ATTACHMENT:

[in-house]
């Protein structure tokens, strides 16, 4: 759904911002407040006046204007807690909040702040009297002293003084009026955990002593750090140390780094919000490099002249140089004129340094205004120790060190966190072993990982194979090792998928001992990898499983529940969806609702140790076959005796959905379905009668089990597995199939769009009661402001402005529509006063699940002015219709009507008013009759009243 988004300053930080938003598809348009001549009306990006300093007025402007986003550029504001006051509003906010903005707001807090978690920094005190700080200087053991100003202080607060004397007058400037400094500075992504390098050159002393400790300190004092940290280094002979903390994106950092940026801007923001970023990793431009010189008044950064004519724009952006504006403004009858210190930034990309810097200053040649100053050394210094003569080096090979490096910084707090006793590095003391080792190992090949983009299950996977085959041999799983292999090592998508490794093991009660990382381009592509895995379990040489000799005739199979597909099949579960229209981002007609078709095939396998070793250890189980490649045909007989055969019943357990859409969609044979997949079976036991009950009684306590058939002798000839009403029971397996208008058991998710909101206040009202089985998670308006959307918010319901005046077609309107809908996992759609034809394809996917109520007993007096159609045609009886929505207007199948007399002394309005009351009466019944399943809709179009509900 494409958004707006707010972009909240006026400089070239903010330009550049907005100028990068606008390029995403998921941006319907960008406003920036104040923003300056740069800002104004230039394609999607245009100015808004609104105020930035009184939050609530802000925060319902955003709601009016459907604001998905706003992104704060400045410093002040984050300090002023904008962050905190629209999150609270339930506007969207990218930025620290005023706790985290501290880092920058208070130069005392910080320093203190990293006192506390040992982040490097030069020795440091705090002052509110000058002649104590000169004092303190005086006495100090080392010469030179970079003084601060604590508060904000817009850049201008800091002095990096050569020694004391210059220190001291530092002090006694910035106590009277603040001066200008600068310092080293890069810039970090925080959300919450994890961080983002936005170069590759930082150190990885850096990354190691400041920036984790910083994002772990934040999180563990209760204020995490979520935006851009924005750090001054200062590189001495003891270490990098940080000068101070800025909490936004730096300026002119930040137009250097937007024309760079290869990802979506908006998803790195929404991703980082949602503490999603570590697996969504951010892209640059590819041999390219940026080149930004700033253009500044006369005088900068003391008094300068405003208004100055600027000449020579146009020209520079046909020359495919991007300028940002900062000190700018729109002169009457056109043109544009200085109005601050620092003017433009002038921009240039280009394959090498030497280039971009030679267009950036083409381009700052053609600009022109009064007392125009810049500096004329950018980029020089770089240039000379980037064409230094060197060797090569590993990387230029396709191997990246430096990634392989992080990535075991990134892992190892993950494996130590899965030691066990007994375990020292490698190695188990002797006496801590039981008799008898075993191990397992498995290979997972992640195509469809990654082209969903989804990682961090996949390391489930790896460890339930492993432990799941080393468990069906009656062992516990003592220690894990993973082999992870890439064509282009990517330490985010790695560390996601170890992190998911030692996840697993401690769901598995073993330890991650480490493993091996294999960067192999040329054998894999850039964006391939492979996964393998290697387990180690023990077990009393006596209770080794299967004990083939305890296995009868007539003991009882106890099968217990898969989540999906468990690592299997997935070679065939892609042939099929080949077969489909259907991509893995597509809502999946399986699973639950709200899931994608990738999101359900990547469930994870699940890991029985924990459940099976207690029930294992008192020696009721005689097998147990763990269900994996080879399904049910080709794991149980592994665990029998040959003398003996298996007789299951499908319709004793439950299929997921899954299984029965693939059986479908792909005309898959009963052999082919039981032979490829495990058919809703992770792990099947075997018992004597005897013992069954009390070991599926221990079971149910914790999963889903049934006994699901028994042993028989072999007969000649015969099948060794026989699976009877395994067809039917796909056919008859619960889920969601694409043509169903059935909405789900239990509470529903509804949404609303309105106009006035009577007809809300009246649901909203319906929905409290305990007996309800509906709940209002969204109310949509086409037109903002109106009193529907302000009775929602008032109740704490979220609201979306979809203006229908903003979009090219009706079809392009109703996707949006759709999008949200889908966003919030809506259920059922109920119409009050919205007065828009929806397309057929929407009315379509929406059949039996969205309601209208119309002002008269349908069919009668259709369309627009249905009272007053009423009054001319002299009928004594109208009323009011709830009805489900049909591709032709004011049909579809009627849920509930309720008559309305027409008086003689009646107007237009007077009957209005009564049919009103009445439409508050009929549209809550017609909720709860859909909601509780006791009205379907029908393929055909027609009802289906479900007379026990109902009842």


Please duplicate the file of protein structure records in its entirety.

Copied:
[in-house]
């Protein structure tokens, strides 16, 4: 759904911002407040006046204007807690909040702040009297002293003084009026955990002593750090140390780094919000490099002249140089004129340094205004120790060190966190072993990982194979090792998928001992990898499983529940969806609702140790076959005796959905379905009668089990597995199939769009009661402001402005529509006063699940002015219709009507008013009759009243 988004300053930080938003598809348009001549009306990006300093007025402007986003550029504001006051509003906010903005707001807090978690920094005190700080200087053991100003202080607060004397007058400037400094500075992504390098050159002393400790300190004092940290280094002979903390994106950092940026801007923001970023990793431009010189008044950064004519724009952006504006403004009858210190930034990309810097200053040649100053050394210094003569080096090979490096910084707090006793590095003391080792190992090949983009299950996977085959041999799983292999090592998508490794093991009660990382381009592509895995379990040489000799005739199979597909099949579960229209981002007609078709095939396998070793250890189980490649045909007989055969019943357990859409969609044979997949079976036991009950009684306590058939002798000839009403029971397996208008058991998710909101206040009202089985998670308006959307918010319901005046077609309107809908996992759609034809394809996917109520007993007096159609045609009886929505207007199948007399002394309005009351009466019944399943809709179009509900 494409958004707006707010972009909240006026400089070239903010330009550049907005100028990068606008390029995403998921941006319907960008406003920036104040923003300056740069800002104004230039394609999607245009100015808004609104105020930035009184939050609530802000925060319902955003709601009016459907604001998905706003992104704060400045410093002040984050300090002023904008962050905190629209999150609270339930506007969207990218930025620290005023706790985290501290880092920058208070130069005392910080320093203190990293006192506390040992982040490097030069020795440091705090002052509110000058002649104590000169004092303190005086006495100090080392010469030179970079003084601060604590508060904000817009850049201008800091002095990096050569020694004391210059220190001291530092002090006694910035106590009277603040001066200008600068310092080293890069810039970090925080959300919450994890961080983002936005170069590759930082150190990885850096990354190691400041920036984790910083994002772990934040999180563990209760204020995490979520935006851009924005750090001054200062590189001495003891270490990098940080000068101070800025909490936004730096300026002119930040137009250097937007024309760079290869990802979506908006998803790195929404991703980082949602503490999603570590697996969504951010892209640059590819041999390219940026080149930004700033253009500044006369005088900068003391008094300068405003208004100055600027000449020579146009020209520079046909020359495919991007300028940002900062000190700018729109002169009457056109043109544009200085109005601050620092003017433009002038921009240039280009394959090498030497280039971009030679267009950036083409381009700052053609600009022109009064007392125009810049500096004329950018980029020089770089240039000379980037064409230094060197060797090569590993990387230029396709191997990246430096990634392989992080990535075991990134892992190892993950494996130590899965030691066990007994375990020292490698190695188990002797006496801590039981008799008898075993191990397992498995290979997972992640195509469809990654082209969903989804990682961090996949390391489930790896460890339930492993432990799941080393468990069906009656062992516990003592220690894990993973082999992870890439064509282009990517330490985010790695560390996601170890992190998911030692996840697993401690769901598995073993330890991650480490493993091996294999960067192999040329054998894999850039964006391939492979996964393998290697387990180690023990077990009393006596209770080794299967004990083939305890296995009868007539003991009882106890099968217990898969989540999906468990690592299997997935070679065939892609042939099929080949077969489909259907991509893995597509809502999946399986699973639950709200899931994608990738999101359900990547469930994870699940890991029985924990459940099976207690029930294992008192020696009721005689097998147990763990269900994996080879399904049910080709794991149980592994665990029998040959003398003996298996007789299951499908319709004793439950299929997921899954299984029965693939059986479908792909005309898959009963052999082919039981032979490829495990058919809703992770792990099947075997018992004597005897013992069954009390070991599926221990079971149910914790999963889903049934006994699901028994042993028989072999007969000649015969099948060794026989699976009877395994067809039917796909056919008859619960889920969601694409043509169903059935909405789900239990509470529903509804949404609303309105106009006035009577007809809300009246649901909203319906929905409290305990007996309800509906709940209002969204109310949509086409037109903002109106009193529907302000009775929602008032109740704490979220609201979306979809203006229908903003979009090219009706079809392009109703996707949006759709999008949200889908966003919030809506259920059922109920119409009050919205007065828009929806397309057929929407009315379509929406059949039996969205309601209208119309002002008269349908069919009668259709369309627009249905009272007053009423009054001319002299009928004594109208009323009011709830009805489900049909591709032709004011049909579809009627849920509930309720008559309305027409008086003689009646107007237009007077009957209005009564049919009103009445439409508050009929549209809550017609909720709860859909909601509780006791009205379907029908393929055909027609009802289906479900007379026990109902009842």